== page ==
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According to the Purchasing Managers’ Index (PMI), a survey from IHS Markit, private sector growth waned to its weakest in nine months, with the eurozone’s index score dropping to 53.3, down from 55.4 in November. Any score exceeding 50 indicates growth, meaning this decline represents a slowdown instead of a contraction. However, GDP in Germany appeared more concerning, with a PMI of 49.9, suggesting that business activity in the nation may be shrinking. 

Manufacturers in Europe expanded faster than services businesses for the first time since last summer. This suggests a return to the pattern seen at the beginning of the pandemic when physical goods productions and sales were stronger than those involving in-person transactions. Nonetheless, factory bosses remain concerned about the potential of a renewed slowdown. 

In Germany, car manufacturers account for approximately one-tenth of the country’s economy. Those in the industry have reported increasing pessimism, with the ifo Institute warning that the business situation has been worsening for the past five consecutive months. 

Last week, news broke that EY auditors refused to sign off on Wirecard’s accounts for 2019, citing a missing sum of €1.9 billion that documents purported to be held in two bank accounts in the Philippines. CEO Markus Braun claimed that the company was the victim of “the victim in a substantial case of fraud,” and COO Jan Marsalek was suspended, later to be terminated. Braun then resigned from the company on Friday.

Braun turned himself over to Munich police on Monday evening after a warrant for his arrest was issued. He is suspected of recording false transactions to artificially inflate Wirecard’s sales, increasing its value in the eyes of customers and investors. Philippine authorities are also investigating the whereabouts of Marsalek as part of a broader probe into the company.

On Thursday, the company said in a statement that it would apply to the Munich district court to open insolvency proceedings as a result of its “impending insolvency and over-indebtedness.”

The company’s shares were suspended from the Frankfurt Stock Exchange before the announcement was released.

Wirecard was long regarded as a star in the German fintech scene – a DAX 30 company which was once valued at €24 billion. That value has plummeted through the floor as the week of revelations continued, though it saw a brief 27% uptick on Tuesday following the news of Braun’s arrest.

Trading on Thursday saw Wirecard’s value drop by a further 76% once news of its insolvency broke.


In the US, all 50 states have declared emergencies with governments at the local, state and federal level taking action to ease the financial burden on Americans. Trump’s administration and Congress agreed on a $2 trillion stimulus package, which includes income support of $1,200 per adult and $500 per child and starts phasing out for individuals who earn $75,000 per annum or $150,000 for couples. Loans worth $367 billion have been offered to small businesses struggling with the immediate drop in revenue due to the pandemic. The government will not expect the businesses to pay the money back if they manage to retain most of their employees over the next six months.

In the form of loans, loan guarantees and purchases of companies’ corporate debt, the legislation provides a total of $454 billion which will help large and medium-sized business access capital during the crisis. $58 billion have been set aside to help American airlines through loans and grants and $17 billion will be provided to help companies that are critical to maintaining national security.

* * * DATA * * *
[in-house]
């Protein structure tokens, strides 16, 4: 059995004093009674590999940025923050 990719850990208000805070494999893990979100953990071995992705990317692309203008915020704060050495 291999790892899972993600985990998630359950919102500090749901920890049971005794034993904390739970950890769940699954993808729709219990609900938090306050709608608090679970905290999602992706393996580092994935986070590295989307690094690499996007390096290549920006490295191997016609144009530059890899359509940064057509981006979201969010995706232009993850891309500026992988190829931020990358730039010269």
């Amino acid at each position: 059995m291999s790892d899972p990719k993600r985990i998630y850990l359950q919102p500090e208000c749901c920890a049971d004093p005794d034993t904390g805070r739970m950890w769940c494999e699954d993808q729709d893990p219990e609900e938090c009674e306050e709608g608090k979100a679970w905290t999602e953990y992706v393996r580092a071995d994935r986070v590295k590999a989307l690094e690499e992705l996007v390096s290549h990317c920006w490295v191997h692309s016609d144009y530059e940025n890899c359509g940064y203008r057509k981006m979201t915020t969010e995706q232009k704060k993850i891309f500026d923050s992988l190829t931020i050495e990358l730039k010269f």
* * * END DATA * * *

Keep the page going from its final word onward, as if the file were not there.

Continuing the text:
In March, UK Chancellor Rishi Sunak announced a £350 billion emergency package for the economy[1] which consists of state loan guarantees worth £330 billion along with a further £20 billion of handouts for struggling businesses. He also promised £12 billion in emergency support in the budget, a one-year abolition of property taxes for all companies in affected sectors and suspended business rates for many firms.

The Chancellor also added a generous £9 billion scheme to support up to 3.8 million self-employed workers hit by the impact of the pandemic. 95% of the country’s self-employed people are able to access a grant of 80% of their recent average profit (capped at £2,500).

The government also announced a job retention scheme which offers compensation in full for employment costs of up to 80% of salary bills for workers that companies can’t provide work for, but are kept on payroll.


The German finance and economic ministers have vowed to make unlimited financing available to individuals and businesses as part of the country’s efforts to immunise Europe’s largest economy from the COVID-19 impact. The government promised that there will be no upper limit on the aid that will be offered to companies that are affected by the crisis.

The government has set aside a “supplementary” €156 billion budget for 2020[2], which includes a €50 billion plan to provide direct grants to small businesses and self-employed people who can’t access bank credit. Businesses with up to five employees are eligible for a one-off grant of €9,000 for three months, whilst those with up to ten employees will receive €15,000.

The government has also set up a €500 billion bailout fund to recapitalise big companies with more than 250 employees that face struggles due to the crisis. Landlords are also not allowed to evict tenants who fail to pay their rent due to the pandemic.

The country’s also expanding its programme of export credits and other additional guarantees to help struggling companies and has committed to deterring “billions of euros” in tax payments. Germany is also compensating individuals who are sent home by their employers due to the lack of work for them. The government anticipates that the scheme will cost the Federal Labour Office €10.05 billion.